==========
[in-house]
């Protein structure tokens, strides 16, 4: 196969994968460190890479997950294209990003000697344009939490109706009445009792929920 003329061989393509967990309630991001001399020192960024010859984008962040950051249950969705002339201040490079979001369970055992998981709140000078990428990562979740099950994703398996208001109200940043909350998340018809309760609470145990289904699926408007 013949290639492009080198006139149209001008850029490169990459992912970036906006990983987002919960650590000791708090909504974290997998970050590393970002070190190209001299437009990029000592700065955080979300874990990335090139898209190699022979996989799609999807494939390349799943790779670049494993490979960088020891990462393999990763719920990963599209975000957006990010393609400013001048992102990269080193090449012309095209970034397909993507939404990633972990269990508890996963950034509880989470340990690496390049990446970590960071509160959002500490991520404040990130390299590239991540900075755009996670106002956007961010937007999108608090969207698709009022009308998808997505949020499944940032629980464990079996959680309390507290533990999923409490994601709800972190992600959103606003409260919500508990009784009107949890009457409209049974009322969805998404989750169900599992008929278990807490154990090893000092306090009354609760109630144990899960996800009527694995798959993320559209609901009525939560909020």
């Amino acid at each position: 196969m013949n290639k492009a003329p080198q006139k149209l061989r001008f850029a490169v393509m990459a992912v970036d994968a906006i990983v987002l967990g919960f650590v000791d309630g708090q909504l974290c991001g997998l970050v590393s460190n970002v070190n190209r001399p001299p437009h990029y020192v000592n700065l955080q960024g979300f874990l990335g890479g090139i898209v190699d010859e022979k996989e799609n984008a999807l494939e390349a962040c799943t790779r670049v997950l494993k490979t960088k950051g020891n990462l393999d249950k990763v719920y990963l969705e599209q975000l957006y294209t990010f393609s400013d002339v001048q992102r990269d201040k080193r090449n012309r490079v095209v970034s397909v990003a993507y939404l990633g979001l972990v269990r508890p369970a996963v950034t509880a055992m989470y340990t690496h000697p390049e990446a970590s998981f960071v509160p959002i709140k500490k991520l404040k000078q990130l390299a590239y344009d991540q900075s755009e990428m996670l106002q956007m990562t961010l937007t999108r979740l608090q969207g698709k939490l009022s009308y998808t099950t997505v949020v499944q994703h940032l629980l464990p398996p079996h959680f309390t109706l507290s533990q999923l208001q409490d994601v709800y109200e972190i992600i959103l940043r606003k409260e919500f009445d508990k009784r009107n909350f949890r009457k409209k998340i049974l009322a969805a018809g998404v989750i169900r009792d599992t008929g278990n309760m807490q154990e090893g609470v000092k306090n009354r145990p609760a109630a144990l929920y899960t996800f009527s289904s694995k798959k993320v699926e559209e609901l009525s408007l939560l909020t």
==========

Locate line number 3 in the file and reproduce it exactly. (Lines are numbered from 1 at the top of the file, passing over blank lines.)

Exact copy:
């Amino acid at each position: 196969m013949n290639k492009a003329p080198q006139k149209l061989r001008f850029a490169v393509m990459a992912v970036d994968a906006i990983v987002l967990g919960f650590v000791d309630g708090q909504l974290c991001g997998l970050v590393s460190n970002v070190n190209r001399p001299p437009h990029y020192v000592n700065l955080q960024g979300f874990l990335g890479g090139i898209v190699d010859e022979k996989e799609n984008a999807l494939e390349a962040c799943t790779r670049v997950l494993k490979t960088k950051g020891n990462l393999d249950k990763v719920y990963l969705e599209q975000l957006y294209t990010f393609s400013d002339v001048q992102r990269d201040k080193r090449n012309r490079v095209v970034s397909v990003a993507y939404l990633g979001l972990v269990r508890p369970a996963v950034t509880a055992m989470y340990t690496h000697p390049e990446a970590s998981f960071v509160p959002i709140k500490k991520l404040k000078q990130l390299a590239y344009d991540q900075s755009e990428m996670l106002q956007m990562t961010l937007t999108r979740l608090q969207g698709k939490l009022s009308y998808t099950t997505v949020v499944q994703h940032l629980l464990p398996p079996h959680f309390t109706l507290s533990q999923l208001q409490d994601v709800y109200e972190i992600i959103l940043r606003k409260e919500f009445d508990k009784r009107n909350f949890r009457k409209k998340i049974l009322a969805a018809g998404v989750i169900r009792d599992t008929g278990n309760m807490q154990e090893g609470v000092k306090n009354r145990p609760a109630a144990l929920y899960t996800f009527s289904s694995k798959k993320v699926e559209e609901l009525s408007l939560l909020t």